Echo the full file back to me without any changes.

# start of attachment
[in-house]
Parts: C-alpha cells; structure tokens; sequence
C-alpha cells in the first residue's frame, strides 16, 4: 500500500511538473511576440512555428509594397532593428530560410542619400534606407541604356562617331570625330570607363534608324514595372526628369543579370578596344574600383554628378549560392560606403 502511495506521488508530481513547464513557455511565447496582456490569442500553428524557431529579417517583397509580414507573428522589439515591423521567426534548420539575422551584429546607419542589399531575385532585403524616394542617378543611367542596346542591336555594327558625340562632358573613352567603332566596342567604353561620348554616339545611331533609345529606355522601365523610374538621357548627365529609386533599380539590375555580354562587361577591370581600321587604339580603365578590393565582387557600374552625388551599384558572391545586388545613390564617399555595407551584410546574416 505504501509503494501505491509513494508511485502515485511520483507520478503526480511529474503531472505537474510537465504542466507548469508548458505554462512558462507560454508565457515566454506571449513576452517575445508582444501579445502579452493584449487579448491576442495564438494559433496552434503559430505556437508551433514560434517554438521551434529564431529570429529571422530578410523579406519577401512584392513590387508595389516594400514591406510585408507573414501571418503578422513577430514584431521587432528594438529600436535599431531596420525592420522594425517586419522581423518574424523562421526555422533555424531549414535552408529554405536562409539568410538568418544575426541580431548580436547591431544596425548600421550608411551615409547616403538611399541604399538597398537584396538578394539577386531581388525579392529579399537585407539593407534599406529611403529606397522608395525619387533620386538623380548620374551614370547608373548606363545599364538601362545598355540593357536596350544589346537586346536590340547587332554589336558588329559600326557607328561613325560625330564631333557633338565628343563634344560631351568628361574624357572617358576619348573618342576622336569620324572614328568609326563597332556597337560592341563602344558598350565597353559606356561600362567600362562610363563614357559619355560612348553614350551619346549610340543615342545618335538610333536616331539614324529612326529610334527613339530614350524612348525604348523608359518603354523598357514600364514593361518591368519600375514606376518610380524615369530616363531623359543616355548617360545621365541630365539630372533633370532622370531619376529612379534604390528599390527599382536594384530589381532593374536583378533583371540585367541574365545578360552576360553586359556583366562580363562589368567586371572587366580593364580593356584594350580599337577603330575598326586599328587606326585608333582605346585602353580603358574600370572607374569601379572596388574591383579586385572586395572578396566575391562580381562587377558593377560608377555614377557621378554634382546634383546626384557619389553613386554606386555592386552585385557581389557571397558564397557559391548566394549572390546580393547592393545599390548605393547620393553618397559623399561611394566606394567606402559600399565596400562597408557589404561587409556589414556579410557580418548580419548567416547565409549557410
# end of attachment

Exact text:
[in-house]
Parts: C-alpha cells; structure tokens; sequence
C-alpha cells in the first residue's frame, strides 16, 4: 500500500511538473511576440512555428509594397532593428530560410542619400534606407541604356562617331570625330570607363534608324514595372526628369543579370578596344574600383554628378549560392560606403 502511495506521488508530481513547464513557455511565447496582456490569442500553428524557431529579417517583397509580414507573428522589439515591423521567426534548420539575422551584429546607419542589399531575385532585403524616394542617378543611367542596346542591336555594327558625340562632358573613352567603332566596342567604353561620348554616339545611331533609345529606355522601365523610374538621357548627365529609386533599380539590375555580354562587361577591370581600321587604339580603365578590393565582387557600374552625388551599384558572391545586388545613390564617399555595407551584410546574416 505504501509503494501505491509513494508511485502515485511520483507520478503526480511529474503531472505537474510537465504542466507548469508548458505554462512558462507560454508565457515566454506571449513576452517575445508582444501579445502579452493584449487579448491576442495564438494559433496552434503559430505556437508551433514560434517554438521551434529564431529570429529571422530578410523579406519577401512584392513590387508595389516594400514591406510585408507573414501571418503578422513577430514584431521587432528594438529600436535599431531596420525592420522594425517586419522581423518574424523562421526555422533555424531549414535552408529554405536562409539568410538568418544575426541580431548580436547591431544596425548600421550608411551615409547616403538611399541604399538597398537584396538578394539577386531581388525579392529579399537585407539593407534599406529611403529606397522608395525619387533620386538623380548620374551614370547608373548606363545599364538601362545598355540593357536596350544589346537586346536590340547587332554589336558588329559600326557607328561613325560625330564631333557633338565628343563634344560631351568628361574624357572617358576619348573618342576622336569620324572614328568609326563597332556597337560592341563602344558598350565597353559606356561600362567600362562610363563614357559619355560612348553614350551619346549610340543615342545618335538610333536616331539614324529612326529610334527613339530614350524612348525604348523608359518603354523598357514600364514593361518591368519600375514606376518610380524615369530616363531623359543616355548617360545621365541630365539630372533633370532622370531619376529612379534604390528599390527599382536594384530589381532593374536583378533583371540585367541574365545578360552576360553586359556583366562580363562589368567586371572587366580593364580593356584594350580599337577603330575598326586599328587606326585608333582605346585602353580603358574600370572607374569601379572596388574591383579586385572586395572578396566575391562580381562587377558593377560608377555614377557621378554634382546634383546626384557619389553613386554606386555592386552585385557581389557571397558564397557559391548566394549572390546580393547592393545599390548605393547620393553618397559623399561611394566606394567606402559600399565596400562597408557589404561587409556589414556579410557580418548580419548567416547565409549557410